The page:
After the United States accused China of unfair trade practices to fuel its own national ambitions of becoming a tech superpower, Beijing has begun to tone down its aggressive rhetoric.
Since the beginning of the trade dispute with the United States, “Made in China 2025,” the plan that Beijing has touted as a blueprint for the country to become a global tech manufacturing hub and no longer rely on foreign tech imports, has been called out as evidence of China’s zeal for stealing intellectual property.
The Chinese Communist Party (CCP) has since instructed state media to omit mentions of Made in China 2025.
Then, in early November, during a press conference after the midterm elections, U.S. President Donald Trump made reference to the plan, saying that “China got rid of their ‘China ’25’ because I found it very insulting.”
Despite recently going quiet, however, the Chinese regime just unveiled figures that revealed it is still very much supporting the hyperactive development of science and technology fields, including the Made in China 2025 plan.
On Nov. 12, Economic Information Daily cited the latest data from China’s Ministry of Science and Technology on state funding for science and tech development.
In total this year, the state provided 12.7 billion yuan ($1.83 billion) in state funding for research and development at 429 organizations, involving “social development, new high-tech, agricultural science” and other fields. Most of the money was awarded to science research institutes, universities, and tech companies, according to the report.
The field that received the most funding was “public safety risk prevention and emergency technology and equipment,” with 55 projects awarded a total of roughly 1.29 billion yuan ($185.4 million).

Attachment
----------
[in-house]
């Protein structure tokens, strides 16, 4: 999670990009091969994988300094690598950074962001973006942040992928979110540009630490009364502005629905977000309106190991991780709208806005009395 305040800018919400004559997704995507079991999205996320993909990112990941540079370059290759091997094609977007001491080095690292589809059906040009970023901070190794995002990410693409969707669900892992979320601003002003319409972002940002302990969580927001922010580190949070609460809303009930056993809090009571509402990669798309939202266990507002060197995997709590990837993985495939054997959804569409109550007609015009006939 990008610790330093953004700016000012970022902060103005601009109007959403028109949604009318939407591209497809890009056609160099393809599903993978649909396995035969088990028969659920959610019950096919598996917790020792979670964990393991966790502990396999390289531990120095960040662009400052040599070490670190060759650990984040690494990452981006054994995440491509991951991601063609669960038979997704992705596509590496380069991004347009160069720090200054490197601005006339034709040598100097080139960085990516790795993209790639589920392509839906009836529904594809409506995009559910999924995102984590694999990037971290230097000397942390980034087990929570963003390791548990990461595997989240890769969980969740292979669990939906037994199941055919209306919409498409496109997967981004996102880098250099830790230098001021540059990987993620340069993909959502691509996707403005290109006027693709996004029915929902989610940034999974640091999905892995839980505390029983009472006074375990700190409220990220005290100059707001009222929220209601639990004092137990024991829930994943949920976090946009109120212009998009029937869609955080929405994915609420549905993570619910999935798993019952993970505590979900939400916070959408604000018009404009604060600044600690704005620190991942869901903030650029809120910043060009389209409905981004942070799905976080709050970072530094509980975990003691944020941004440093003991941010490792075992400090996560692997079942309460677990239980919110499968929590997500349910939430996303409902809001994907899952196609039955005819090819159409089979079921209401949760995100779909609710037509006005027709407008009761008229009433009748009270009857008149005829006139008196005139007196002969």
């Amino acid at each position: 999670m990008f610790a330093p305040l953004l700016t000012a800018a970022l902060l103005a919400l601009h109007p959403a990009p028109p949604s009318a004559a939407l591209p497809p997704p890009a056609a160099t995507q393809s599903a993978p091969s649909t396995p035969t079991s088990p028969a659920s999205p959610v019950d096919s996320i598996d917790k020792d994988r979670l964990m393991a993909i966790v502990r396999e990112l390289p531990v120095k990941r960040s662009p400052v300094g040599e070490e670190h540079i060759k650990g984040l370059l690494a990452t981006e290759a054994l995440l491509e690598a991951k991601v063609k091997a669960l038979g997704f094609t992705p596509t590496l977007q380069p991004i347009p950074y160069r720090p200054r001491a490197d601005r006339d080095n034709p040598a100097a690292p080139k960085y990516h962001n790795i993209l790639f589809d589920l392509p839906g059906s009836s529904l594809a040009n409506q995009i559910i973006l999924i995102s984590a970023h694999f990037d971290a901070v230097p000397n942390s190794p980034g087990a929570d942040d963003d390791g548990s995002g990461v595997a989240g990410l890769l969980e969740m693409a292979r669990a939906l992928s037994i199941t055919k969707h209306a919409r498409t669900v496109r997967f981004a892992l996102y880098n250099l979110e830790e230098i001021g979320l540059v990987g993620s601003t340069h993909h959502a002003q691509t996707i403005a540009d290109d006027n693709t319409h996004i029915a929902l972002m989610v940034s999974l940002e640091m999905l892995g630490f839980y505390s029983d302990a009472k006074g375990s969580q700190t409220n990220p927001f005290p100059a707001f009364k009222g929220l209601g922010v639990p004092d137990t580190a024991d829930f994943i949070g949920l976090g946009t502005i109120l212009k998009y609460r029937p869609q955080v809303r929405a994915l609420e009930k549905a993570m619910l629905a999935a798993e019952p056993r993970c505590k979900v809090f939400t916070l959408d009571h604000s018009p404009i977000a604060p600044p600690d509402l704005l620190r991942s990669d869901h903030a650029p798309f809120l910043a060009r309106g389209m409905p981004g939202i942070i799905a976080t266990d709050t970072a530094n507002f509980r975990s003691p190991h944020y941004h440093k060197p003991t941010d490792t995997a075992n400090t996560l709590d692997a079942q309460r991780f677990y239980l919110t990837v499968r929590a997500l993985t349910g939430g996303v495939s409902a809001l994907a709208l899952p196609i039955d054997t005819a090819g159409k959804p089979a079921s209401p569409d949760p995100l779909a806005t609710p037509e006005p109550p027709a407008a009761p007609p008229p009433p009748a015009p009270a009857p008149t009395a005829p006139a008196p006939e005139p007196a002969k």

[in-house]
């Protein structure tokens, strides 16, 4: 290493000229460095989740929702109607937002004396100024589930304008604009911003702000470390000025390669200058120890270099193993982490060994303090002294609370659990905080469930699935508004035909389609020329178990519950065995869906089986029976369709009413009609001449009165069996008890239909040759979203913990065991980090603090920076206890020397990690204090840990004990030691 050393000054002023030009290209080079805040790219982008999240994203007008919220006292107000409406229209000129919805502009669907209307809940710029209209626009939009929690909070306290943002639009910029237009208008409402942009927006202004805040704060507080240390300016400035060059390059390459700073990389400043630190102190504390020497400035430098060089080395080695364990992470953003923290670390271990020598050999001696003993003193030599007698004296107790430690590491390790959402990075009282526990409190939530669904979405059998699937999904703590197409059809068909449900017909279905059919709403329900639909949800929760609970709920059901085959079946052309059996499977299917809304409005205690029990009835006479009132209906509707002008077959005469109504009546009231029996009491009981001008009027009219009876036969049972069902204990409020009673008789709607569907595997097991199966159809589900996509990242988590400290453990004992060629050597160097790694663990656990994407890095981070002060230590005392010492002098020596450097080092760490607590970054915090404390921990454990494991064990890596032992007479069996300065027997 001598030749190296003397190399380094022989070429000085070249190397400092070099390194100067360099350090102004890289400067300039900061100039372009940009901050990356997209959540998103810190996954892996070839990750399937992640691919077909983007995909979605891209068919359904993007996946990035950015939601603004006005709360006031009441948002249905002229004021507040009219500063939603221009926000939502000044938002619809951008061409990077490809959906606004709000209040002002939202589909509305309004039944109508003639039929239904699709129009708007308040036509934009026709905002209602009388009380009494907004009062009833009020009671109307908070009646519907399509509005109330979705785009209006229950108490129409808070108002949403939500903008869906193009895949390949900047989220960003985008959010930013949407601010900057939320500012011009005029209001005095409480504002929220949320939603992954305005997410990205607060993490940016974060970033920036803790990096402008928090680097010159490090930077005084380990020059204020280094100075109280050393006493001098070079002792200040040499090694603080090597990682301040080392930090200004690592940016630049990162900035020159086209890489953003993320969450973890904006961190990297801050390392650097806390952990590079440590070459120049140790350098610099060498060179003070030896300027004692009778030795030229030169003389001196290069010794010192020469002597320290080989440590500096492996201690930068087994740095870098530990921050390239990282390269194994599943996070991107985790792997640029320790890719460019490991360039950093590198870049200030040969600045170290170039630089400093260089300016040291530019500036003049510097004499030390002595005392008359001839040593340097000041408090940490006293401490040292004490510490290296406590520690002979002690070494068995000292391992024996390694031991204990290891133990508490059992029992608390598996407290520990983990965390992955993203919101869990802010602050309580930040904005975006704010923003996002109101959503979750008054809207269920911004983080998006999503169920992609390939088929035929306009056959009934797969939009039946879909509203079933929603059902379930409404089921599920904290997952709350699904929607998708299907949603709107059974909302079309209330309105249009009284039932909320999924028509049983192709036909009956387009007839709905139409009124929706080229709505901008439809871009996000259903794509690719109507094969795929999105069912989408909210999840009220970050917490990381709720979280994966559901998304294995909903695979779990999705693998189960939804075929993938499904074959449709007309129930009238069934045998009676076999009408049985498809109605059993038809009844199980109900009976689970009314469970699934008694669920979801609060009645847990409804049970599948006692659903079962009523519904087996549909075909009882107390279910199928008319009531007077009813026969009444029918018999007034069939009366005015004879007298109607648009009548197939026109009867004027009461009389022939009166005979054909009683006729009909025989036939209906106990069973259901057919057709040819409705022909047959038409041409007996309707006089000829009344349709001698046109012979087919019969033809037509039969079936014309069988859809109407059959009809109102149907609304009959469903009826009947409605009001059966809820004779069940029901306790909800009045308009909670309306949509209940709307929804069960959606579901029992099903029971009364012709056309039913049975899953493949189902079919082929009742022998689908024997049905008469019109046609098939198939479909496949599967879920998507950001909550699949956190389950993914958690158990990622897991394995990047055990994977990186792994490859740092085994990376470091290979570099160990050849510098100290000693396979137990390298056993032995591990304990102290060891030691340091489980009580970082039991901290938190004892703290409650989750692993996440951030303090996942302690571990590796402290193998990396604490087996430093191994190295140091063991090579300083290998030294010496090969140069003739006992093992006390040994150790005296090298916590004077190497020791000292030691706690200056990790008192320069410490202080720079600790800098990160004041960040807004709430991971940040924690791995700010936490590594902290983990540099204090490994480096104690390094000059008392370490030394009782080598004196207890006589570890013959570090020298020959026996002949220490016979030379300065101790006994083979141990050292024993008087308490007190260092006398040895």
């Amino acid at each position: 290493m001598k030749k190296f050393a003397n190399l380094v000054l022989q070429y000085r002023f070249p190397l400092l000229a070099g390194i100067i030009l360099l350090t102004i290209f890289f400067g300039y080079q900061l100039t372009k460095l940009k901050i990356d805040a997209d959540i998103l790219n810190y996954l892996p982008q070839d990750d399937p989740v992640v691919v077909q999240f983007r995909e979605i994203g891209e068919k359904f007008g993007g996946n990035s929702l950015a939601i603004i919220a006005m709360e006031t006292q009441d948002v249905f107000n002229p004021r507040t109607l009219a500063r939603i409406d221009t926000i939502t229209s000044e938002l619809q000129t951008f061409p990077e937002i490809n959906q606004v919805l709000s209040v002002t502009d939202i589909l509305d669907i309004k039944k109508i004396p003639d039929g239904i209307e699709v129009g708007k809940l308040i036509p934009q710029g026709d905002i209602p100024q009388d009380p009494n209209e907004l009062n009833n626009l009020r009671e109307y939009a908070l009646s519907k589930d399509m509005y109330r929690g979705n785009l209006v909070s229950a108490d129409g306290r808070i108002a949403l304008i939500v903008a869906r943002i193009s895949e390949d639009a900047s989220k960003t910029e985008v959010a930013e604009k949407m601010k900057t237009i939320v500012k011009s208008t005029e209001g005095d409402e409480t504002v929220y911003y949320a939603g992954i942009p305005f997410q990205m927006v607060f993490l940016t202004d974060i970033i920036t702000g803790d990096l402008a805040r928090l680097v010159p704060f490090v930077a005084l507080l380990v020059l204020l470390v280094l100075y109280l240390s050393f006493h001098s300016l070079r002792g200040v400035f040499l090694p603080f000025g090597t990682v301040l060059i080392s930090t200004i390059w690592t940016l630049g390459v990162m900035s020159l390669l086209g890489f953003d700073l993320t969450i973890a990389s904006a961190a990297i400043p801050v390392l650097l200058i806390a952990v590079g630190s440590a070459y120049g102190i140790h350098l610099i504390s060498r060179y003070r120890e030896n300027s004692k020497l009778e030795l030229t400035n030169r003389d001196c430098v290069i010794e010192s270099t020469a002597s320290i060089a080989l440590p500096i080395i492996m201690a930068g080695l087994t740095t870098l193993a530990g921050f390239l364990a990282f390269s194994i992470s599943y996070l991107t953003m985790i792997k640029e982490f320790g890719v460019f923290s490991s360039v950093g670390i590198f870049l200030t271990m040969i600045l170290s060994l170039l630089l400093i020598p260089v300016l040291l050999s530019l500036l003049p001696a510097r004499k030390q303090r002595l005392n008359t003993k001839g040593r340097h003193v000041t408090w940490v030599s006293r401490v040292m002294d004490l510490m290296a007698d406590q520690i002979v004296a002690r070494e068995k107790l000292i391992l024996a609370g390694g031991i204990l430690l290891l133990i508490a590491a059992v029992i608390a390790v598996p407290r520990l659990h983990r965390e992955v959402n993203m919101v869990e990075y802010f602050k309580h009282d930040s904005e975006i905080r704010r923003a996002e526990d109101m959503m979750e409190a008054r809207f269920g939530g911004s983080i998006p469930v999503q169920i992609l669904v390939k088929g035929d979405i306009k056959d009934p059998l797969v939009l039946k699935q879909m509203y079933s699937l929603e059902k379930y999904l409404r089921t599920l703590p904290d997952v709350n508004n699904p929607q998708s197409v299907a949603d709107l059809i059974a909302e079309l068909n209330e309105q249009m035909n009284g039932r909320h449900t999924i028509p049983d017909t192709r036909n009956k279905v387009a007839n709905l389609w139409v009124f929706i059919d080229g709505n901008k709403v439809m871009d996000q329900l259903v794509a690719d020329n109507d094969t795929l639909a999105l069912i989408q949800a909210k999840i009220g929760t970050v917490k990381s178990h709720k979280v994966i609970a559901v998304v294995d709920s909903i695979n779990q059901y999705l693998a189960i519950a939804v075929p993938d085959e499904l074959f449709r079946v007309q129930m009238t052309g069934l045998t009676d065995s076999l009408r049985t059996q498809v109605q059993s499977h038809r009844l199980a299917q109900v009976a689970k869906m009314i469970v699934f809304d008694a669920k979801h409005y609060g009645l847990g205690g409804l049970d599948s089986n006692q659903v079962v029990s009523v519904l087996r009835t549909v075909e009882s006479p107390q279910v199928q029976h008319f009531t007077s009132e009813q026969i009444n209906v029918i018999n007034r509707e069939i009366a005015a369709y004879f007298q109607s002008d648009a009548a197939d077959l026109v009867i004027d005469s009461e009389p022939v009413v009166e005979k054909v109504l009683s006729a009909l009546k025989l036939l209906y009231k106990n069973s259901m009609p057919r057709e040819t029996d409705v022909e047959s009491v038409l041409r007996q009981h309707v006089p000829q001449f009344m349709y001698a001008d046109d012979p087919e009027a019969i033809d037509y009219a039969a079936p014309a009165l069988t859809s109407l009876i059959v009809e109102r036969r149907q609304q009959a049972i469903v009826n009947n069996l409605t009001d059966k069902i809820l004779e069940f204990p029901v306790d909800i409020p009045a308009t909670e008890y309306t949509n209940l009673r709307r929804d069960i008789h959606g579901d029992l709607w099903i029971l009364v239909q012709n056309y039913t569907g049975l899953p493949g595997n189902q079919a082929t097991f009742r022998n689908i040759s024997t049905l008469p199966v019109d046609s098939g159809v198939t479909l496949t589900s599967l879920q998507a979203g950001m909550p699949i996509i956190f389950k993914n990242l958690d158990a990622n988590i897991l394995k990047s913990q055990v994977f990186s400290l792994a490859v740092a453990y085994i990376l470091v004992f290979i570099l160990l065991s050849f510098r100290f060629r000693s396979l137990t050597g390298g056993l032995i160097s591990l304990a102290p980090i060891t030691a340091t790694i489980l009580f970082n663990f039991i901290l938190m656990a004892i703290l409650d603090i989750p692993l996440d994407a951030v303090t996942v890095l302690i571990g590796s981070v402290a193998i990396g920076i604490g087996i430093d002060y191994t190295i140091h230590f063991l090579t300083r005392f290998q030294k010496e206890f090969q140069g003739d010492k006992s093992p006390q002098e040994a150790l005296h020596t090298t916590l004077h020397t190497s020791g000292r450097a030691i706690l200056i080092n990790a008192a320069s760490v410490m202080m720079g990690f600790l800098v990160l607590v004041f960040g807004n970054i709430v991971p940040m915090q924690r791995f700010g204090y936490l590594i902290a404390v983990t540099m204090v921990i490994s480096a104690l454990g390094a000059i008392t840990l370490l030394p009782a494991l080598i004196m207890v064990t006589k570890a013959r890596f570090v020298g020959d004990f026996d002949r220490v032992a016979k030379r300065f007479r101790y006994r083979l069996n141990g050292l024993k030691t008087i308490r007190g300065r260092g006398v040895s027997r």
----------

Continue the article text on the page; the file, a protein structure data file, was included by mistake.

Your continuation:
Another heavy hitter was the development of new energy vehicles—with most projects involved in research on vehicle batteries and electric machinery. Such projects were awarded 1 billion yuan ($143.8 million).
Tsinghua University won the most funding, with 80 projects and 1.8 billion yuan in funding within three years. The public school is considered a state-owned asset management company and a state-financed chipmaker subsidiary company. Semiconductors—chips that power nearly every electronic device—are an integral part of Made in China 2025, as China currently imports most of the semiconductors it needs.
The report also noted that the Ministry awarded funding based on a ratio of 4:4:2 for research institutes, universities, and companies—evidence that the Chinese regime did not wish to support the private sector as much.
Nevertheless, Beijing’s support for tech development is clear. In fact, the report cites an unnamed expert who gave the following analysis: “in the wake of innovation propelling the country’s strategy forward…with assistance from the central authorities’ finances, artificial intelligence, agricultural science, biomedicine research and development, and other areas will quickly expand.”
The Chinese regime is unlikely to give up its tech ambitions anytime soon. This year, Beijing unveiled a new strategy: China Standards 2035, to accelerate efforts to develop technical standards in cutting-edge fields like artificial intelligence, cloud computing, and big data, eventually exporting them to the international market.